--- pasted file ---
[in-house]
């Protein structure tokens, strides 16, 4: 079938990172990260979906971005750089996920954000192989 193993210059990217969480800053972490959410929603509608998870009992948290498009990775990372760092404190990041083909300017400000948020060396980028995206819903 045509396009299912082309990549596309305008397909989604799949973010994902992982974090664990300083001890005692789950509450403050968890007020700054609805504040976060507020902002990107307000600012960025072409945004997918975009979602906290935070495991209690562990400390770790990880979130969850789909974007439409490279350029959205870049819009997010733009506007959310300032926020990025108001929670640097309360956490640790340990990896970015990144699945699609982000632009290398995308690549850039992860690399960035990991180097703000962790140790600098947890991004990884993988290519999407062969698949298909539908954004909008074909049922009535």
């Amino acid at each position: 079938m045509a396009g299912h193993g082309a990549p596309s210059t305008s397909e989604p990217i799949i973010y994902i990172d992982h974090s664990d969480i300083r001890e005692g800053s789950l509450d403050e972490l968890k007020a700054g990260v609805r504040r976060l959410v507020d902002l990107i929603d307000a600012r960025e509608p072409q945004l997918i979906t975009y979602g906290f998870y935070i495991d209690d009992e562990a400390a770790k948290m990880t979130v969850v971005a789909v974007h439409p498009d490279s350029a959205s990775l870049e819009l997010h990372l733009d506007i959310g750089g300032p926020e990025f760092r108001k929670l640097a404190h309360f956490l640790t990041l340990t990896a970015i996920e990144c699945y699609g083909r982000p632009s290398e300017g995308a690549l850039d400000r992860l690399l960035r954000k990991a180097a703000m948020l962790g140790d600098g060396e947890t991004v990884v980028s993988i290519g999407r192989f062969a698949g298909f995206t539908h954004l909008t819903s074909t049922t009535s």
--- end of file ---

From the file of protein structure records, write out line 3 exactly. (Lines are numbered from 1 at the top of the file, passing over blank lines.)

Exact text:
């Amino acid at each position: 079938m045509a396009g299912h193993g082309a990549p596309s210059t305008s397909e989604p990217i799949i973010y994902i990172d992982h974090s664990d969480i300083r001890e005692g800053s789950l509450d403050e972490l968890k007020a700054g990260v609805r504040r976060l959410v507020d902002l990107i929603d307000a600012r960025e509608p072409q945004l997918i979906t975009y979602g906290f998870y935070i495991d209690d009992e562990a400390a770790k948290m990880t979130v969850v971005a789909v974007h439409p498009d490279s350029a959205s990775l870049e819009l997010h990372l733009d506007i959310g750089g300032p926020e990025f760092r108001k929670l640097a404190h309360f956490l640790t990041l340990t990896a970015i996920e990144c699945y699609g083909r982000p632009s290398e300017g995308a690549l850039d400000r992860l690399l960035r954000k990991a180097a703000m948020l962790g140790d600098g060396e947890t991004v990884v980028s993988i290519g999407r192989f062969a698949g298909f995206t539908h954004l909008t819903s074909t049922t009535s």